Asura by Anand Neelakantan
Asura is yet another retelling of The Ramayana through the eyes of a character whose point of view is rarely relayed. This time, readers will get to experience the epic through the eyes of its greatest villain: Ravana. Asura tells the story of Ravana and his people, who wanted a world apart from the caste-based one ruled by the Devas. But one fateful act by Ravana changes the course of history on the subcontinent.
Mandodari: Queen of Lanka by Manini J. Anandani
Last but not least is a retelling of The Ramayana through the eyes of someone who frankly never figured into my understanding of the epic. But then again, that’s the joy of reading a retelling: seeing something that you were initially unaware of. Mandodari derives its story from the Sanghadasa’s Jaina version of The Ramayana. The retelling follows Mandodari, a beautiful apsara who was married to Ravana, who loved her husband despite his faults and attempted to advise him over the course of the 13-day war.
Retellings of The Mahabharata
Like The Ramayana, The Mahabharata also figures very closely in Hinduism. In the middle of the battlefield, the hero Arjuna has one of the most famous conversations in the world with Lord Krishna, a conversation that was immortalized in The Bhagavad Gita. There is so much to The Mahabharata, so like The Ramayana, the epic is a rich source text for retellings.
The Palace of Illusions by Chitra Banerjee Divakaruni
Honestly one of my favorite books of all time that I cannot stop recommending, The Palace of Illusions follows the traditional arc of The Mahabharata through the eyes of its key female figure: Panchaali. Having grown up hearing The Mahbharata as a kid, it was a revelation to hear it from a female perspective and recontextualize what I understood about the epic.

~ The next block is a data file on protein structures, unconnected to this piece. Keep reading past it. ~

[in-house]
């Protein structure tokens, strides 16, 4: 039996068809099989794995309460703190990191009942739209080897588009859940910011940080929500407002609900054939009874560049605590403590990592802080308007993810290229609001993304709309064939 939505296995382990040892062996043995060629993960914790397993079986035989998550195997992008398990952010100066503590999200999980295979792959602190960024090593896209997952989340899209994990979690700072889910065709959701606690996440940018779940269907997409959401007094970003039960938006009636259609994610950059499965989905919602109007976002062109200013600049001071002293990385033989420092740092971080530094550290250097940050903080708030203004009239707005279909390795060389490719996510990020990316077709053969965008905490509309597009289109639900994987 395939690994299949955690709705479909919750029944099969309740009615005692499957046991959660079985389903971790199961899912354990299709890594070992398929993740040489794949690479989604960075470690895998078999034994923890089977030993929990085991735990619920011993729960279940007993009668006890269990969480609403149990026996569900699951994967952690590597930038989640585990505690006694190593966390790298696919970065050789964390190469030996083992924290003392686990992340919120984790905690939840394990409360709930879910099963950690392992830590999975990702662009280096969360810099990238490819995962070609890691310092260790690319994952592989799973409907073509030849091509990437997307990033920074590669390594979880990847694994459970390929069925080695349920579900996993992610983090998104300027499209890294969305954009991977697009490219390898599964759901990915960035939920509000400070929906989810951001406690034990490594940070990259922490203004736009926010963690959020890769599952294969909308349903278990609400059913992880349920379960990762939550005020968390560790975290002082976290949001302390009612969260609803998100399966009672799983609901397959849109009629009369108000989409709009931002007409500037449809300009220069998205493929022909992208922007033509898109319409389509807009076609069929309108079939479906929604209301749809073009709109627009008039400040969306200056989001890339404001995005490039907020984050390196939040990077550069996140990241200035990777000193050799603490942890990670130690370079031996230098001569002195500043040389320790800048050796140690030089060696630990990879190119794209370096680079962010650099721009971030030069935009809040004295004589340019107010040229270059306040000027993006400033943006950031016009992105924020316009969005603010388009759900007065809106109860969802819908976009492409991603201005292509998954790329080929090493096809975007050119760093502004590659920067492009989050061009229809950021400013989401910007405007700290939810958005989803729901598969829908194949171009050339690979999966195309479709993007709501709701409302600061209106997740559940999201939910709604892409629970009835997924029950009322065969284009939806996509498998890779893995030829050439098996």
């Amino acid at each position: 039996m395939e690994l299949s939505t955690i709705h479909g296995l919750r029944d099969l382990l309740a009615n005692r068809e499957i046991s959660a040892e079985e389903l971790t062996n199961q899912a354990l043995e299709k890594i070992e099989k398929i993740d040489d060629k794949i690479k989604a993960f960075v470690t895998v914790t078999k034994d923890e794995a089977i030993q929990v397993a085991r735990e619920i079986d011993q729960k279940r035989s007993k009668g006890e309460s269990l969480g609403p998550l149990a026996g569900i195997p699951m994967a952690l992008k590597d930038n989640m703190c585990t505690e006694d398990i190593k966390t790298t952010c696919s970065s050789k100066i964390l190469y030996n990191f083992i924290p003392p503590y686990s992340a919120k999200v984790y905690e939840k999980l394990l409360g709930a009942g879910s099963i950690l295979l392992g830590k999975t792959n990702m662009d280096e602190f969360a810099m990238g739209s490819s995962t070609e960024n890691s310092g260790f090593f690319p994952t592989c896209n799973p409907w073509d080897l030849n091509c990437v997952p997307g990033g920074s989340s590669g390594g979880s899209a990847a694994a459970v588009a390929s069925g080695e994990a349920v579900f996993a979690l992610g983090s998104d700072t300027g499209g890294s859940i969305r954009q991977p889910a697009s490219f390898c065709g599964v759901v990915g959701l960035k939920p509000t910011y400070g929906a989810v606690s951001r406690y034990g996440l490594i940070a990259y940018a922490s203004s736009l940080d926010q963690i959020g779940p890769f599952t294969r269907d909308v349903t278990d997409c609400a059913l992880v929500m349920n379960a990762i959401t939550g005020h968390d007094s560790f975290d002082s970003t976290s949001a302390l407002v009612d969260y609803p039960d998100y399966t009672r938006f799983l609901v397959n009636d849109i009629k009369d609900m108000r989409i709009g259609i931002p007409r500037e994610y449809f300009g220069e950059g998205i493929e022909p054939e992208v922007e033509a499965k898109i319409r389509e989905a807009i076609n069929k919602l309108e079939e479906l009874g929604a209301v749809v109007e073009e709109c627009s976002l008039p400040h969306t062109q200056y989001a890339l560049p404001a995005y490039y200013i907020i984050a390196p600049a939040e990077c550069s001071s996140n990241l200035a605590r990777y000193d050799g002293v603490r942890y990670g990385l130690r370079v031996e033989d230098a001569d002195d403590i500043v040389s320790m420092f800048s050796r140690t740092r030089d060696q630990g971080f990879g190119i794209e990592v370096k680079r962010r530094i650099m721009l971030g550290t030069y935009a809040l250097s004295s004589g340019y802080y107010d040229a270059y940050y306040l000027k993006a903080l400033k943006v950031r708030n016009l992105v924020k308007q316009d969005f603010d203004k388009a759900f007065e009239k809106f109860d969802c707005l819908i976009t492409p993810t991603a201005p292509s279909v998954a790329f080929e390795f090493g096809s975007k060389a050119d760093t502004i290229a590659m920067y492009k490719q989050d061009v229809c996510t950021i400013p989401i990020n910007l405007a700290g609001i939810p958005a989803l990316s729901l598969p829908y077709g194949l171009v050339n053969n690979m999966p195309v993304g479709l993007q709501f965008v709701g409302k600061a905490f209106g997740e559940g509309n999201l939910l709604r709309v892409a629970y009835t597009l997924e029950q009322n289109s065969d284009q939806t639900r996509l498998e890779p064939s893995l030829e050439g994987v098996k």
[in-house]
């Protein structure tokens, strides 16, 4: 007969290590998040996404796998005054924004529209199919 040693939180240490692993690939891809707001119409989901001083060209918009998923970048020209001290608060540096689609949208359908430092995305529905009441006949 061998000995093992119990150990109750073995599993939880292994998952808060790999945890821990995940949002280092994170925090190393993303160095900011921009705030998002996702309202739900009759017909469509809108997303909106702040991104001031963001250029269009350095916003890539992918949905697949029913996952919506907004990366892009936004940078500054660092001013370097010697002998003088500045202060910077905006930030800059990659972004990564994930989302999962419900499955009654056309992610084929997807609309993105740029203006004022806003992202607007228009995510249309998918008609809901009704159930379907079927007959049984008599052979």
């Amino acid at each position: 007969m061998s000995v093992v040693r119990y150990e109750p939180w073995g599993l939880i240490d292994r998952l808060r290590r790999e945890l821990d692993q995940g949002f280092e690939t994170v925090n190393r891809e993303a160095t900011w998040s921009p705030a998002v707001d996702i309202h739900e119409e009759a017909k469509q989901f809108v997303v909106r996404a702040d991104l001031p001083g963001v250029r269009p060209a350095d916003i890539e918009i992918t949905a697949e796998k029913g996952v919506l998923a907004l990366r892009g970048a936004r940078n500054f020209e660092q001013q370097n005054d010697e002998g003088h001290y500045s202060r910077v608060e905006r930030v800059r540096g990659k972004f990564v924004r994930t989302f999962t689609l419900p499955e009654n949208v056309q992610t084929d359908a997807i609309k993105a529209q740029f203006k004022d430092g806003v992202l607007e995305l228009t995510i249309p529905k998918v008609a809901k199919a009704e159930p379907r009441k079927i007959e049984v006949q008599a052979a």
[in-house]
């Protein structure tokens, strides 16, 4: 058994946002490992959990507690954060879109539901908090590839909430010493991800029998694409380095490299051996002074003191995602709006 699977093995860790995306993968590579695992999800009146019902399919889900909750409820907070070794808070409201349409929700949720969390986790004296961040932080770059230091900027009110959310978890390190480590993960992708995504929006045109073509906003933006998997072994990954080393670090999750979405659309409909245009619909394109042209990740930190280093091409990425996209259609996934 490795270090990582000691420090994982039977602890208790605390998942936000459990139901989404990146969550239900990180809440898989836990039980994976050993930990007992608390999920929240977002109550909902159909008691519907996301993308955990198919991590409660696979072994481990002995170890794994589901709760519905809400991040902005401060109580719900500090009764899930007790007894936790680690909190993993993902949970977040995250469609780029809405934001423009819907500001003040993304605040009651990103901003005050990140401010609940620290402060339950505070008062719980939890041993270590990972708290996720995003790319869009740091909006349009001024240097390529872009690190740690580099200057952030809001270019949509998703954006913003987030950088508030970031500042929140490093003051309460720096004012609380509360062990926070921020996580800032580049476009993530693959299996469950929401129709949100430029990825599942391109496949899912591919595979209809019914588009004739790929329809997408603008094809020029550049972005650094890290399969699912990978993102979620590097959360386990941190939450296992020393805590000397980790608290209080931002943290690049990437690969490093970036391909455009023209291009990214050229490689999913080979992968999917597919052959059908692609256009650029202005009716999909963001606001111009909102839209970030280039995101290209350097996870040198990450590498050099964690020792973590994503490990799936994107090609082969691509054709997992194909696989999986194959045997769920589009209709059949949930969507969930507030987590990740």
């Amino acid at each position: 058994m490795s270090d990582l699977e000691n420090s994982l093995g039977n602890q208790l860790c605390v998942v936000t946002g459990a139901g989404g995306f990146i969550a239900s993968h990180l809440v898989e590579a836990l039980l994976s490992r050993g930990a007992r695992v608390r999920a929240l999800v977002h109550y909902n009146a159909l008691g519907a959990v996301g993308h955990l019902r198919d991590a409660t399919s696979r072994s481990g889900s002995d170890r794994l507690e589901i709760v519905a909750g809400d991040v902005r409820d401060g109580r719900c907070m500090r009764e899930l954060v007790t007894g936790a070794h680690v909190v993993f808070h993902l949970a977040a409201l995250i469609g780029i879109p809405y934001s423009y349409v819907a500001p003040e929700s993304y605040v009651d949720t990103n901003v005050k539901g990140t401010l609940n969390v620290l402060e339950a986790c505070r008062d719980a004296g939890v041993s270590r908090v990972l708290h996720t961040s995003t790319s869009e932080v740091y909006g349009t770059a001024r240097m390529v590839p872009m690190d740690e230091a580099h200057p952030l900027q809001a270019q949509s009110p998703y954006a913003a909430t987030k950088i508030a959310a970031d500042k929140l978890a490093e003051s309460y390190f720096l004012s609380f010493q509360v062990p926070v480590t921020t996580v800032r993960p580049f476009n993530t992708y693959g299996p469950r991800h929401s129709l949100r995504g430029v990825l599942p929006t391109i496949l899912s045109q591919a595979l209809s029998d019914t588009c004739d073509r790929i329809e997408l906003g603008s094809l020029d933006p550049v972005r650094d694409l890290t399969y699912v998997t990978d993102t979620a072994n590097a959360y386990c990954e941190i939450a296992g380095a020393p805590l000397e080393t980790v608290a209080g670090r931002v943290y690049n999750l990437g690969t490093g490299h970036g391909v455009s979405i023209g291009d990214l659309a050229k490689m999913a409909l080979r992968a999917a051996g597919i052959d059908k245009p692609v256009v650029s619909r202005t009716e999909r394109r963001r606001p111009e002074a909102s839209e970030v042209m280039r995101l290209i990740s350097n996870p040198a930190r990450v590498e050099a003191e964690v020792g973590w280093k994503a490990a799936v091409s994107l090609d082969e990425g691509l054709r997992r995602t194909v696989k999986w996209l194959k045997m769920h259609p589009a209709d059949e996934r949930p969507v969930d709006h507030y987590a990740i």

Arjuna: Saga of A Pandava Warrior-Prince By Anuja Chandramouli
One of the most celebrated heroes in Hindu epics is Arjuna, the great warrior prince. While the classical tellings focus on his virtues and bravery, this retelling focuses on his very human relationships and even weaknesses. Arjuna is also told in a very approachable style that will make the vast depth and breadth of The Mahabharata accessible to many readers.
Godsong by Amit Majmudar
I wanted to include a verse translation of The Mahabharata, specifically The Gita, because the source text is full of nuances and details that are lost in standard translations. In a way, Godsong is a retelling because it captures what is going on between the lines when Arjuna is speaking with Lord Krishna.
Karna’s Wife: The Outcast’s Queen by Kavita Kané
What I have already appreciated about The Mahabharata is that unlike most epics, which focus on the clear “good” and clear “bad” of the figures and their actions, it leaves more room for gray figures. Karna is one such figure, a powerful adversary of The Pandavas whose life story offers explanation for his actions. But as you may have guessed from the title, Karna’s Wife is about, well, Karna’s wife. Uruvi and Karna’s marriage unfolds over the course of the epic struggle between the Pandavas and Kauravas, and Uruvi witnesses all of the twists and turns in Karna’s life.